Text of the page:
When I did all my training in electrics we were taught never to assume. So whilst the older mechanics may do this (and you are right to say they should lead by example), if something is "foreign" or different you should stop and question it, as a few minutes delay can save an embarrasing mistake or in our case a possible death

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Re: It's not that difficult - surely.... (young mechanics)

Postby rich_jc » Sat Apr 04, 2009 7:51 pm

I know a lot of younger fitters who don't even torque up nuts/bolts, they just "double gun" them, making them near on impossible to get off again.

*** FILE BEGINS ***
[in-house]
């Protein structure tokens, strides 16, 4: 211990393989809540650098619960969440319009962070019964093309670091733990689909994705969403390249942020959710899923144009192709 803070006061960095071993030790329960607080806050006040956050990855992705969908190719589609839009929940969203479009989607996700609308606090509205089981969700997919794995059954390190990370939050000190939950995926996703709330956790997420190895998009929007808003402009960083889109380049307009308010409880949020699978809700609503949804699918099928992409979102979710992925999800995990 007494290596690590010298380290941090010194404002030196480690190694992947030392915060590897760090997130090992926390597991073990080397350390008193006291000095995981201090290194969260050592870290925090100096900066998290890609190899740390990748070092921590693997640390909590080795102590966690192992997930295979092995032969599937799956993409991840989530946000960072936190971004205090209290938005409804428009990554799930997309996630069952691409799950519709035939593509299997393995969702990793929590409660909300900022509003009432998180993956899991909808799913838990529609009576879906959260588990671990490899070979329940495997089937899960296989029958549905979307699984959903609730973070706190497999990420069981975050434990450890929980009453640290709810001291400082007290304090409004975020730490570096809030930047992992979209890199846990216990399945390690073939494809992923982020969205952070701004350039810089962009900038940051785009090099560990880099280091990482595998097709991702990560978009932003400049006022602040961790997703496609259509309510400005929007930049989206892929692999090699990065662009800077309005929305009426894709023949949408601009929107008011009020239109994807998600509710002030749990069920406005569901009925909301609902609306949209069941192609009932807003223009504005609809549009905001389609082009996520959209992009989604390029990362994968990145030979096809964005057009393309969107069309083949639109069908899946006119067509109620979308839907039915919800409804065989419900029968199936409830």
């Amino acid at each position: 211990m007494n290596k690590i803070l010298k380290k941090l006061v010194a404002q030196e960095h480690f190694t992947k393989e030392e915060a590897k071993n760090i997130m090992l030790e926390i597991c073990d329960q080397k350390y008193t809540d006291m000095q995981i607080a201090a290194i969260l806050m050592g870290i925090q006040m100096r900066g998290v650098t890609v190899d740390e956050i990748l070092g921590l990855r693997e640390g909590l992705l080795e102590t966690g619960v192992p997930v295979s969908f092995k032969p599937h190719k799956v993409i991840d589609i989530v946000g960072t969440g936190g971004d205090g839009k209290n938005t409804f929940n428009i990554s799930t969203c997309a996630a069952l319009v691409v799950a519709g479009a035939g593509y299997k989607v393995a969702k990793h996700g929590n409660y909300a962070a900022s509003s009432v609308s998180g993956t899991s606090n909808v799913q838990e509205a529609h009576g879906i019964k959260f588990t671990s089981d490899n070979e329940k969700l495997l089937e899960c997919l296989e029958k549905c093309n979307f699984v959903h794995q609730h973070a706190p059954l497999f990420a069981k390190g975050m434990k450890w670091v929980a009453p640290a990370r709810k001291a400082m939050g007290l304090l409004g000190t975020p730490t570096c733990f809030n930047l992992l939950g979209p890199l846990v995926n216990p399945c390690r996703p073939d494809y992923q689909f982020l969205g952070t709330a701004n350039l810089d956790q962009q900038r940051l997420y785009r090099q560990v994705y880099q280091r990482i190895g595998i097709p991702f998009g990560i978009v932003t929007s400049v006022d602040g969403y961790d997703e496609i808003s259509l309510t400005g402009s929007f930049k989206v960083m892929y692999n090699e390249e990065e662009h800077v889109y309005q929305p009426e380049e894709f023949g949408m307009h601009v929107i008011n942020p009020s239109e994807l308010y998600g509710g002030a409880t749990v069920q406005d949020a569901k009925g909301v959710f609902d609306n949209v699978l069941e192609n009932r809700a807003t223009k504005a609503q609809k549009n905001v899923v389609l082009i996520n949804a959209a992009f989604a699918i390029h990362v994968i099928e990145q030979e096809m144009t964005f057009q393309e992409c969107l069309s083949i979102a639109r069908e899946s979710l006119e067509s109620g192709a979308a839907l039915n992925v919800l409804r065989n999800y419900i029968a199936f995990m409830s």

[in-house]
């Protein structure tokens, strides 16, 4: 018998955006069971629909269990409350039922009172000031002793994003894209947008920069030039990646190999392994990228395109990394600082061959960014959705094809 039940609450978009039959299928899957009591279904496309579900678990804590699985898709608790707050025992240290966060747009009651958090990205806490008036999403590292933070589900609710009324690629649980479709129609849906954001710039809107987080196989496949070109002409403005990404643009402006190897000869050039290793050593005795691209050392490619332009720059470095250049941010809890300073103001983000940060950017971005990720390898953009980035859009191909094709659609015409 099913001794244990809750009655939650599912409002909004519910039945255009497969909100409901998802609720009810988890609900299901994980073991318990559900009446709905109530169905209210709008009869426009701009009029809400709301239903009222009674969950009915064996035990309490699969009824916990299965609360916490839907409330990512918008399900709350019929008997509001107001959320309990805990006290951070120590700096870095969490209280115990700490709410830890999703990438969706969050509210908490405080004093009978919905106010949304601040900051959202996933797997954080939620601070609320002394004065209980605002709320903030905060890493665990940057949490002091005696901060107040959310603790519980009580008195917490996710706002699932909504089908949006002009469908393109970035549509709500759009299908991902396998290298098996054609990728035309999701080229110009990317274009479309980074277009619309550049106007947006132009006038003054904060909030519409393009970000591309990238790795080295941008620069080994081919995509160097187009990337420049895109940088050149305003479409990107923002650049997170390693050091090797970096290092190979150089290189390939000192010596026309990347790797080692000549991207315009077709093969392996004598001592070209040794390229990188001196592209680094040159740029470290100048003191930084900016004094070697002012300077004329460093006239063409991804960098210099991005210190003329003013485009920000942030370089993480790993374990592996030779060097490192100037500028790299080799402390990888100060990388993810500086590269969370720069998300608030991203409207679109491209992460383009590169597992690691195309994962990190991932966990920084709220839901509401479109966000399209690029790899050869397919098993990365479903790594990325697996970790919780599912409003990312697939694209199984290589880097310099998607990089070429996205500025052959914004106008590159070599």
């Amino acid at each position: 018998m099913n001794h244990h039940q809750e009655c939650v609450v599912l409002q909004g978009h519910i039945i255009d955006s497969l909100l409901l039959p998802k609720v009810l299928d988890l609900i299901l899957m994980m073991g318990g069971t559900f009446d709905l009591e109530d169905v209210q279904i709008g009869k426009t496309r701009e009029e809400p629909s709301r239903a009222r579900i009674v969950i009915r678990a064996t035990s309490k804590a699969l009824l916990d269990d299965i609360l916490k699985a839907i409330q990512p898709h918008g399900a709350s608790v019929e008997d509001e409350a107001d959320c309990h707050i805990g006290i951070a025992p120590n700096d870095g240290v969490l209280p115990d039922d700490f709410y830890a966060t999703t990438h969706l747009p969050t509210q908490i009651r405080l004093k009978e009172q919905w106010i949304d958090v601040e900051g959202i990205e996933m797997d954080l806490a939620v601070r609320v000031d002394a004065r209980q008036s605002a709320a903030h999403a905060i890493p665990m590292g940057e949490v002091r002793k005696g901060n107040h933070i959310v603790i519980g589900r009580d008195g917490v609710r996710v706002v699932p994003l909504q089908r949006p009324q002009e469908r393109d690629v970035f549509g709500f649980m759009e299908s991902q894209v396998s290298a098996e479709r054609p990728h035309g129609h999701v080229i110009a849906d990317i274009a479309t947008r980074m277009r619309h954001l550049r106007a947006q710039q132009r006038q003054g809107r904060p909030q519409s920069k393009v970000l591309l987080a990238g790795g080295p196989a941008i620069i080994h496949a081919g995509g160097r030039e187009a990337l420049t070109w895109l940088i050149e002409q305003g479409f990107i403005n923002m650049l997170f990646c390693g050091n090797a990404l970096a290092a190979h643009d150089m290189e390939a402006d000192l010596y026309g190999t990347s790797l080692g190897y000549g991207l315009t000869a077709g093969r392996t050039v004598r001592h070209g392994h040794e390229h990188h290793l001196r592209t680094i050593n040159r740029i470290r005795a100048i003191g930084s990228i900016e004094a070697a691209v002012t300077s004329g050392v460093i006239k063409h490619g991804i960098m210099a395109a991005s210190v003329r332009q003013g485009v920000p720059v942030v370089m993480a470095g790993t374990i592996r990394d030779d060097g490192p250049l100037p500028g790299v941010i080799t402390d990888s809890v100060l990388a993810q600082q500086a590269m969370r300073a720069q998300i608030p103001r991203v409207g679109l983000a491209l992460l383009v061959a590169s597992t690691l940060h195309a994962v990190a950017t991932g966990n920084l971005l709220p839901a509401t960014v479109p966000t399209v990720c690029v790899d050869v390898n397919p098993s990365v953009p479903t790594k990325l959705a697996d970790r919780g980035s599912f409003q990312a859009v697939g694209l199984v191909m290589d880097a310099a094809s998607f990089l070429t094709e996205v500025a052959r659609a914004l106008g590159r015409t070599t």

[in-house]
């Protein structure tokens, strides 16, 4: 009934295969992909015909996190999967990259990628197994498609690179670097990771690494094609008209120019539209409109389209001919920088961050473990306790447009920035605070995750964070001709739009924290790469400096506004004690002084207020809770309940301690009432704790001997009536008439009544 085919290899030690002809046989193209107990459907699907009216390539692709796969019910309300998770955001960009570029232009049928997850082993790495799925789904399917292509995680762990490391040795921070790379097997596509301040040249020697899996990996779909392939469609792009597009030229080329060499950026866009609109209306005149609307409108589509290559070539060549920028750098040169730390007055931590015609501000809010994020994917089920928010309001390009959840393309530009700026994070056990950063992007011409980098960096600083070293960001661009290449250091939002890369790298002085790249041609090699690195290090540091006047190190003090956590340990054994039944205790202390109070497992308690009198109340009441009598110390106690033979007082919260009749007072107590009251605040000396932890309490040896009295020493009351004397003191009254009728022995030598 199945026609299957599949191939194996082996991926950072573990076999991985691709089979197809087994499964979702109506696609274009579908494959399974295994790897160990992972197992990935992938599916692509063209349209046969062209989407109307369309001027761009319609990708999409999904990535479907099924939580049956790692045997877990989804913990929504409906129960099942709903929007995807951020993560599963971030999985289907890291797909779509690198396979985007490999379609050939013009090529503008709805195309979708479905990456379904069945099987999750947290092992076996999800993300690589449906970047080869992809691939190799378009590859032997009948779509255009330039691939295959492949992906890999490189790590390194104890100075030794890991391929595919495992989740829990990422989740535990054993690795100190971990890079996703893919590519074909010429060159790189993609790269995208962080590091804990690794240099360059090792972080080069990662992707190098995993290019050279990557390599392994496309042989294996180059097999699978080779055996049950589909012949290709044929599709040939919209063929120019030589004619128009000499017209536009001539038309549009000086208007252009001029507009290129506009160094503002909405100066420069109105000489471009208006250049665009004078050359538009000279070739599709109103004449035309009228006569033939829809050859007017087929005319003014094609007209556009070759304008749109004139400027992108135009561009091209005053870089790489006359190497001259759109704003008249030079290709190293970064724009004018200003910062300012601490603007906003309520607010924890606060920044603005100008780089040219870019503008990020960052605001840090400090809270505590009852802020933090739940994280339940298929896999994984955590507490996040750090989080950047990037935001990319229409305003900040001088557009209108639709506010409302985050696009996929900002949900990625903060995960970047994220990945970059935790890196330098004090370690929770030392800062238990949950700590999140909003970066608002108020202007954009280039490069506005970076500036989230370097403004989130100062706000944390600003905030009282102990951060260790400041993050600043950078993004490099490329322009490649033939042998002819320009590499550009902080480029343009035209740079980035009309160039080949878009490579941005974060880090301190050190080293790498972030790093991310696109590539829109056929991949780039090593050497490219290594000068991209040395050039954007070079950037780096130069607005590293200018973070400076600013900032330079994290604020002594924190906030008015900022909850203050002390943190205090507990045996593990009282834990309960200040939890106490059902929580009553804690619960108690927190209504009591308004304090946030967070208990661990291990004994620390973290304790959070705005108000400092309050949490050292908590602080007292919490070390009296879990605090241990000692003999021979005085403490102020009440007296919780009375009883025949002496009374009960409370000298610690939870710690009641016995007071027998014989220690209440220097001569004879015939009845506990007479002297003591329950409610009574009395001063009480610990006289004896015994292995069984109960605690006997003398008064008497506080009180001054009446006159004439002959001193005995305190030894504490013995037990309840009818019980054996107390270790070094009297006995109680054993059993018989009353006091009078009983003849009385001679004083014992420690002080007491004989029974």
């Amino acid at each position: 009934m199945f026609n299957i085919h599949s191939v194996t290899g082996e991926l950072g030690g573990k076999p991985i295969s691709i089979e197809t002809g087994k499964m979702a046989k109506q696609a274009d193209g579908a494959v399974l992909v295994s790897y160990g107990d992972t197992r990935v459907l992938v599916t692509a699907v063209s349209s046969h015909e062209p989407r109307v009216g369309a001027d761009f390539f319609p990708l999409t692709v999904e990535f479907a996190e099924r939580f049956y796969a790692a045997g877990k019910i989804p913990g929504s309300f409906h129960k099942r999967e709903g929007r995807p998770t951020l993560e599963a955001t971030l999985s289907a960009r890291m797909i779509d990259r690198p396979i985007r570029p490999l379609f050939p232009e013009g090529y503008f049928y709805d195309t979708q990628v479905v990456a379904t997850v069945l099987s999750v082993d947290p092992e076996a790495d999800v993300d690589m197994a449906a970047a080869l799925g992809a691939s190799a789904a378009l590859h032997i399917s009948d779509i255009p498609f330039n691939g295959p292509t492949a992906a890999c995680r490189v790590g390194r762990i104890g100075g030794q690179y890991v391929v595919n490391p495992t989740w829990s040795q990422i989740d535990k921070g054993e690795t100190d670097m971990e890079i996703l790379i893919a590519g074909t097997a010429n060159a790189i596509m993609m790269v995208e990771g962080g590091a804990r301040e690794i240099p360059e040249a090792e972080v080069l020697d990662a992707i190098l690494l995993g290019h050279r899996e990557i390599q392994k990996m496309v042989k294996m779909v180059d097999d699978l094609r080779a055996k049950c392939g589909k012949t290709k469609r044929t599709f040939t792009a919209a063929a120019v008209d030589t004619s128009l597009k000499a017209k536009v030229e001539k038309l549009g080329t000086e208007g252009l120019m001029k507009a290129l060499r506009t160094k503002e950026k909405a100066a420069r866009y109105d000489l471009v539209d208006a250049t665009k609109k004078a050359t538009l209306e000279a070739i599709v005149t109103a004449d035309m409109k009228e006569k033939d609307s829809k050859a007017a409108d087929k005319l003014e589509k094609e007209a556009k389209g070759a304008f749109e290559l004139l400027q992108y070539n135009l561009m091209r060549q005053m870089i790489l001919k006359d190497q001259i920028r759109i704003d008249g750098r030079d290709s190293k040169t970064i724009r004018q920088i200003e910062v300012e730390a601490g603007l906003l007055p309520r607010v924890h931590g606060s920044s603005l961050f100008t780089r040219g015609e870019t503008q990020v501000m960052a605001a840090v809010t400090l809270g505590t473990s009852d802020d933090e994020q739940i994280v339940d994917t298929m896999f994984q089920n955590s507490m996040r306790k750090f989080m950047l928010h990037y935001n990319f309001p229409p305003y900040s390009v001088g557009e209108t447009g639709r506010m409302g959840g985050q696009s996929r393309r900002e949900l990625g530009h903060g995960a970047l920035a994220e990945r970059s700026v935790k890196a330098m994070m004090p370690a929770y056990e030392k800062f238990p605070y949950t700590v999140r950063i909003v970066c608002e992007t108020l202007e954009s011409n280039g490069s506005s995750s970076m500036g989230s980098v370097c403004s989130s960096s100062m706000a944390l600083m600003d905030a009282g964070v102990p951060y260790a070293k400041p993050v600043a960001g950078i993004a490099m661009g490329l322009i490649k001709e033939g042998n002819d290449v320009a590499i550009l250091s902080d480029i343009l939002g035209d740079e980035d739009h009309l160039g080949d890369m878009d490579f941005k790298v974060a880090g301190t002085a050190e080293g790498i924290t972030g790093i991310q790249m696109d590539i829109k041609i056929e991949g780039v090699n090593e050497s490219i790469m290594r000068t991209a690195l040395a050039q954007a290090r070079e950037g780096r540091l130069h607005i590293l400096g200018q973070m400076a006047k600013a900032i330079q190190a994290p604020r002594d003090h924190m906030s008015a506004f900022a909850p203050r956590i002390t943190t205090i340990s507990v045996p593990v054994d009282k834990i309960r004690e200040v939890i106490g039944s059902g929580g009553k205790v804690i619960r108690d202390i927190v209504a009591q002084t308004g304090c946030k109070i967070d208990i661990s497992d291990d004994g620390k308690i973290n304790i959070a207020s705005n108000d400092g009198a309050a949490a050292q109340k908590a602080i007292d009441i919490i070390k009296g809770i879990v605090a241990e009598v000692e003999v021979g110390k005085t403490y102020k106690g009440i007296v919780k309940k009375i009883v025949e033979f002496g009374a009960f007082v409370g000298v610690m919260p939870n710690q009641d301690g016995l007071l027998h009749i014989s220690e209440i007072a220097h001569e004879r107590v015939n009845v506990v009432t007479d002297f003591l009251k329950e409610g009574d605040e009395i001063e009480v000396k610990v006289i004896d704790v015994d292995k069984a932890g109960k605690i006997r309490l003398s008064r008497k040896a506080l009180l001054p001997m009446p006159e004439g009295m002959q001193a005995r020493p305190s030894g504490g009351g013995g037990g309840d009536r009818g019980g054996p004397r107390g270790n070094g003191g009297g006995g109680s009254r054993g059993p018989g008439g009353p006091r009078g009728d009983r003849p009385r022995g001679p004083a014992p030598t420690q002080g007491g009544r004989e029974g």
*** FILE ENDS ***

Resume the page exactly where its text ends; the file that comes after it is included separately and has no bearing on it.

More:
I thankfully have a local tyre place with a lot of old ford guys working there, so I know my car will be safe with them.

Rich

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Re: It's not that difficult - surely.... (young mechanics)

Postby Brookie251 » Sat Apr 04, 2009 10:15 pm

I took my Sierra 4x4 in for a full set of tyres a while back and they only slide the trolley jack under the back of the car and was about to jack it up on the Diff!!! I protested strongly enough that i didn't want mine to be jacked up there as i'm not risking having my Alloy Diff and cover being damaged to be told "oh, we always jack them up there on RWD!!" To which he got told "Well this car gets jacked up on the chassis and the chassis only, i'm the customer, its my car so i'm paying your wages!!" There was a fair amount of grumbling about needing to use more jacks but i stayed no more than 6 feet away from the car to make sure all was good.

Not much of a coincidence but i use a different tyre supplier now!! ;)